by Celia Coates
Here’s the first verse of a cheer-filled gospel song,
Jesus is on the main line,
you can tell him what you want,
You can tell him anything you want.
And then there’s a joyful chorus,
Call him up, call him up,
Tell him what you want.
It’s from the days when our conversations travelled along actual phone wires. The advice is direct, simple, and lacking in doubt – just live as though you have an open request line to the divine. * But we live in troubled, not simple, times and getting what we want can take a destructive turn. There are people and groups and whole institutions that believe that if they want something, they are free to do anything to get it. They believe that the ends (whatever it is that they want) justify using any available means, even if that harms other people, destroys nature, or ends democracy.
Annalee Newitz writes regularly for the magazine NEW SCIENTIST and this week she pointed to a myth that is part of this selfish blindness,
“… the myth that everyone in the US is a rugged individual, dependent on no one, and we should be allowed to say whatever we want to whomever we want. … When free speech metastasises into chaos, we no longer know what is true or false. We don’t trust each other. And productive debates in the public sphere become impossible.” ** (NEW SCIENTIST is published in Britain, and that is their correct spelling of metastasizes.)
The myth of the rugged individual leaves no room for community or cooperation. There’s no discussion of what might promote “the common good” which seems to have become an old fashioned and irrelevant idea. I can imagine two very different telephone calls being made by the two sides of the current battle in America.
Then, who is going to get what they want?
Since it isn’t so simple as just placing a call to Heaven, what kind of conversation with what’s greater than ourselves can we have? We don’t know what questions to ask and anyway, our questions don’t seem to have useful answers. Why is this happening? What can anyone do about these destructive disasters? How can we end all these struggles, all this suffering? There are so very many troubling questions to ask.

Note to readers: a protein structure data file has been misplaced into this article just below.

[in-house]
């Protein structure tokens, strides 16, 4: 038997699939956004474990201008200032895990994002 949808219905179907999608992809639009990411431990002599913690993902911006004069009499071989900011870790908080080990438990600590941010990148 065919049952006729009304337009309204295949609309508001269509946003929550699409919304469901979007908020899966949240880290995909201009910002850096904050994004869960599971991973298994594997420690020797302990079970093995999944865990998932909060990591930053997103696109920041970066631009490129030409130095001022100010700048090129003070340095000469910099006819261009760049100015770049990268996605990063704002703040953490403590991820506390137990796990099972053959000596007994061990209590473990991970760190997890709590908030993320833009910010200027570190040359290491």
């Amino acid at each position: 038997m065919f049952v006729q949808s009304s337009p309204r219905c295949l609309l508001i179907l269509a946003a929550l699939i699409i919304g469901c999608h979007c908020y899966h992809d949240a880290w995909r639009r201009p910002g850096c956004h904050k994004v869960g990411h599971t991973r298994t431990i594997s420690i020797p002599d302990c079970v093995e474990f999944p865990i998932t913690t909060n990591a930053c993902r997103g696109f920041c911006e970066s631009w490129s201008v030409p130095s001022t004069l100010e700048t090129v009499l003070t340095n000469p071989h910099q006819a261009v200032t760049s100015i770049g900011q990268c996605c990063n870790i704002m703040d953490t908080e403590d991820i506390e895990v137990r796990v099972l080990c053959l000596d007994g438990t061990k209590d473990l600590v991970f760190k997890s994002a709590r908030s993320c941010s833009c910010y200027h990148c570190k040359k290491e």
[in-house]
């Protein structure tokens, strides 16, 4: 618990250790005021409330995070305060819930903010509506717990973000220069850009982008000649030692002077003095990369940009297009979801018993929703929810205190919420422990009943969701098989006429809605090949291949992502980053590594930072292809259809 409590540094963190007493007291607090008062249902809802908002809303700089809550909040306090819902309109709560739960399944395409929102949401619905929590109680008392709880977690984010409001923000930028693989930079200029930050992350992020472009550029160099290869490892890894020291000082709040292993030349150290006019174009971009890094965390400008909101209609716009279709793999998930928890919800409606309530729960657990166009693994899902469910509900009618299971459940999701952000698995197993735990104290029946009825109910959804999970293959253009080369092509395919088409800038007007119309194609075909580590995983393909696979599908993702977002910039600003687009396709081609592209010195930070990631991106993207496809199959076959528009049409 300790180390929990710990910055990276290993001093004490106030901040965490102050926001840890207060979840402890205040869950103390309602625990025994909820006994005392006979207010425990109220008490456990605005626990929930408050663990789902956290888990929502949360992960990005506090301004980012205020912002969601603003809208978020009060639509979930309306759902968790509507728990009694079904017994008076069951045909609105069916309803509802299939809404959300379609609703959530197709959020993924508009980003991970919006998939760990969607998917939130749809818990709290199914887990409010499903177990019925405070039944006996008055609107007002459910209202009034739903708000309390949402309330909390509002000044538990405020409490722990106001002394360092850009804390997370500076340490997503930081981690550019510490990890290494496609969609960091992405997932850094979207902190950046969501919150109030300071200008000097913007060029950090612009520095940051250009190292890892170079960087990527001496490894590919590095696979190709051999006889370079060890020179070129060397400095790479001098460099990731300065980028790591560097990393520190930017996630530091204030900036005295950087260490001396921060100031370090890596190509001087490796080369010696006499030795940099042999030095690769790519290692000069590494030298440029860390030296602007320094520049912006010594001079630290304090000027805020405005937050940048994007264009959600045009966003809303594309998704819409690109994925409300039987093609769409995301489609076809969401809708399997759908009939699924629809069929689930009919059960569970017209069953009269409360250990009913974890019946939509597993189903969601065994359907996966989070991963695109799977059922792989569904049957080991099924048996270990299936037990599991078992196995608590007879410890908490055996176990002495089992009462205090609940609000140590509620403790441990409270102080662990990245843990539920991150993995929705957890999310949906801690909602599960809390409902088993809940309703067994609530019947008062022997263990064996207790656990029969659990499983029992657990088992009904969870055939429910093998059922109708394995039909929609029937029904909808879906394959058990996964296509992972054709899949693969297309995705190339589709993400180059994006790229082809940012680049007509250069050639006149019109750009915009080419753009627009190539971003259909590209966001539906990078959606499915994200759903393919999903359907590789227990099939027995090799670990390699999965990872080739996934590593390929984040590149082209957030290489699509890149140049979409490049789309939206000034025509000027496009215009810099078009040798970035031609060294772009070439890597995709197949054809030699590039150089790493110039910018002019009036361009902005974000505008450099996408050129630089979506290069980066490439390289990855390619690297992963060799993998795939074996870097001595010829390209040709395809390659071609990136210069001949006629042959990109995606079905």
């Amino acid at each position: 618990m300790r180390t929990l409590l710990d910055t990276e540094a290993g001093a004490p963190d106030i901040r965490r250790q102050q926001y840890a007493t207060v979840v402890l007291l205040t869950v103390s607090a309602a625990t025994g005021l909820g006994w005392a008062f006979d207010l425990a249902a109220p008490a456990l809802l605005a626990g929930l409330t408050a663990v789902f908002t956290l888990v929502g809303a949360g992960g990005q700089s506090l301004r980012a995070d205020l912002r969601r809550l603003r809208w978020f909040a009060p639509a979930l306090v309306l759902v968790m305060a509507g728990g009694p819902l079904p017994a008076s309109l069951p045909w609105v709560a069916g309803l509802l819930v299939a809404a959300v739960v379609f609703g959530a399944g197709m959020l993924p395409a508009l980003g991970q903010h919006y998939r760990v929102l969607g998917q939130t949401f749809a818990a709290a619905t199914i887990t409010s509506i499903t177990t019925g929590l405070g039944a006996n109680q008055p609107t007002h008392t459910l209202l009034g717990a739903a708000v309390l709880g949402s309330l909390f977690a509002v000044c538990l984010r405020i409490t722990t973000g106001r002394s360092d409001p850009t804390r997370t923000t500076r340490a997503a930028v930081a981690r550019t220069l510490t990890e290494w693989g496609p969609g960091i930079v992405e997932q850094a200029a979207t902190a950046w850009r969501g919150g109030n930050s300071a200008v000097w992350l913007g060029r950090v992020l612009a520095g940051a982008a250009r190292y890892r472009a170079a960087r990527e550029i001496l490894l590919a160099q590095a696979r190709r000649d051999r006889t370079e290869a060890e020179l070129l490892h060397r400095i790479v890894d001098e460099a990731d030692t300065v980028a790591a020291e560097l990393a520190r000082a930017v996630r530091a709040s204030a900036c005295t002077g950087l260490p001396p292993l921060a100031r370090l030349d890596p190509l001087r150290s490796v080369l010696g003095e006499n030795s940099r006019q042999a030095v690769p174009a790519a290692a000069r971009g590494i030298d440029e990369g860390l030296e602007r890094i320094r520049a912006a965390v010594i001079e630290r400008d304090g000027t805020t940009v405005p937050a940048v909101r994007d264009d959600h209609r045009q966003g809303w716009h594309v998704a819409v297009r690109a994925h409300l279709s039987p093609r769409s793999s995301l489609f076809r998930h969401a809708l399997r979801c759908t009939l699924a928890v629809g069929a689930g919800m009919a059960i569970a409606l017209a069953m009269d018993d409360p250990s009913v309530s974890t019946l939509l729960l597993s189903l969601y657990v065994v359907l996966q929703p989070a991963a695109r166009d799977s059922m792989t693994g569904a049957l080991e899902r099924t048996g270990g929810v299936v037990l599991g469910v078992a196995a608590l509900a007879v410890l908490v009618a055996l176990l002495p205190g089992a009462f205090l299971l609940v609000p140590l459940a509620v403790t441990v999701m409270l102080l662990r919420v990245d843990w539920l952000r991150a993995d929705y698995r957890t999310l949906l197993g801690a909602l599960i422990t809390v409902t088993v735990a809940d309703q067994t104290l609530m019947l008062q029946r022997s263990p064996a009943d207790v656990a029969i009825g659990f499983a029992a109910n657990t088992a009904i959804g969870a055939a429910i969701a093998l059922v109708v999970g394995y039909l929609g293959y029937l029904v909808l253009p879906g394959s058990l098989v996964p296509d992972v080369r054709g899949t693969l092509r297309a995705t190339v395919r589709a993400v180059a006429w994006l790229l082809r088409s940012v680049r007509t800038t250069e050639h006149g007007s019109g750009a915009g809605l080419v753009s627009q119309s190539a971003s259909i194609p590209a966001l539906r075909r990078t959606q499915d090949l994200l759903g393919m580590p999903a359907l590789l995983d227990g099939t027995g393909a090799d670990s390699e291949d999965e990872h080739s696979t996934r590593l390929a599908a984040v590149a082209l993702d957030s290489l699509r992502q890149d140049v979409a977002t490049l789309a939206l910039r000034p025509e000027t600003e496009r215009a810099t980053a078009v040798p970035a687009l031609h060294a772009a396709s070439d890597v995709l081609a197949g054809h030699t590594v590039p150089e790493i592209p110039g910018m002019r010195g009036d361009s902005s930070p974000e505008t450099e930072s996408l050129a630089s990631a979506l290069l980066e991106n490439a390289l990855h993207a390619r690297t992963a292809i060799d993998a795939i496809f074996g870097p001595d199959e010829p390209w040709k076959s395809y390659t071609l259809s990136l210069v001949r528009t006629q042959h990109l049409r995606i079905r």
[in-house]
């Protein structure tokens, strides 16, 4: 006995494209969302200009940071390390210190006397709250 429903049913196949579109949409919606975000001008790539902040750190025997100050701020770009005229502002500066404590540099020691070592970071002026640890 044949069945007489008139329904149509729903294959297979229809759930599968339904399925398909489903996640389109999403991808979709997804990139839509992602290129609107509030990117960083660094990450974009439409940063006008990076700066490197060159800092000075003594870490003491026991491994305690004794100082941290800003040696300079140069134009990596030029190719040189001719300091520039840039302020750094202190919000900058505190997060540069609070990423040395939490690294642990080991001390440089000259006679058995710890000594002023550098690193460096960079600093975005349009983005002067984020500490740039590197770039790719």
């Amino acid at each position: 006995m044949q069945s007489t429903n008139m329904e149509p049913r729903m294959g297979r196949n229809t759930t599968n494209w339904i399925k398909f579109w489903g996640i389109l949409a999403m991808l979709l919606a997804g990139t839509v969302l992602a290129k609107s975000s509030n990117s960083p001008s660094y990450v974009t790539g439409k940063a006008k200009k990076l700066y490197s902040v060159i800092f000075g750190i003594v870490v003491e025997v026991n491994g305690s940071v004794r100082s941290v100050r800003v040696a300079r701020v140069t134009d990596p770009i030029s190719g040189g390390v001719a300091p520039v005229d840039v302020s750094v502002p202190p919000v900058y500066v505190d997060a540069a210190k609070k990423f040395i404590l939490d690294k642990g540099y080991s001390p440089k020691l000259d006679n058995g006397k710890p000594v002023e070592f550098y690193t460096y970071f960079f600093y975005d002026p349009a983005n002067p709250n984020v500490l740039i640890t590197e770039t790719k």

I came across a book that included an intriguing possibility,
“Once you start engaging in rich, deep conversation with something higher, deeper, and wiser than yourself, you’ll find yourself contemplating ideas you’ve never considered, saying things you’ve never said, and asking questions you’ve never asked. Once you open yourself to divine direction, you will receive guidance, but – fair warning – it may not be the guidance you expect. Once you start asking for more, you will start receiving more: more ideas, more intuition, more inspiration, more wisdom, more opportunities, more challenges, and more questions. Always there are more questions. Because the answers … live deep inside the questions.” ***
Like many of us I spend many hours trying to ignore what is happening around the world, even though I know it would be wiser to face the crises. I feel helpless and it’s easier to distract myself from the violence and crazy cowardice, easier to tune out the horror of what has been created by war and all the murders, especially the new ones in Buffalo and Uvalde. I would rather find a pleasant bypass and write a lyrical post about how fine and lovely life can be, but ignoring this evil has not helped anything in the years since Sandy Hook. There has always been murder – the stories about humans killing each other go back to Cain and Abel. But there haven’t always been AR-15s and super destructive bullets. We have them now, we are told, because that is what people want.
If there are ways to find answers if I “live deep inside” questions, I’d better start by finding the ones I need to ask. So – How can I follow the old advice to be an embodied soul, here “in” the world but not “of” it. How can I keep my sense of the divine and remember to see beyond materialism and getting all the stuff I want? How can I “love my neighbor” when I am frightened by their politics?
Maybe this is the time to “Call him up, call him up,” and say that what I want is to know how to face these times.
Yesterday morning, out of the blue, a very dear friend felt prompted to send me a quote from L. R. Knost, a social justice activist and author who advises,
Do not be dismayed by the brokenness of the world.
All things break. And all things can be mended,
Not with time, as they say, but with intention.
So go, love intentionally, extravagantly, unconditionally.
The broken world waits in darkness
For the light that is you.
It’s easy to get caught up in the world around us – it certainly commands attention. But it may be that intention is what is needed now, an intention to be someone who wants to be part of the mending. We are not in this alone and many, many of us are trying to figure how to get what is really worth wanting. What if we begin with ourselves and then pool our resources?
* * * * *
* “Pops” Staple and the Stapleton Singers first released an arrangement of this traditional song on July 4, 1960.
** NEW SCIENTIST, 28 May 2022, page 28
*** WRITING DOWN YOUR SOUL: How to Activate and Listen to the Extraordinary Voice Within, Janet Conner, Conari Press, 2008.
I wanted an image by artist and photographer David Lewis to lead this post, but for the first time in all these years, it wouldn’t appear! I do not know who took this substituted image of a storm over New York City.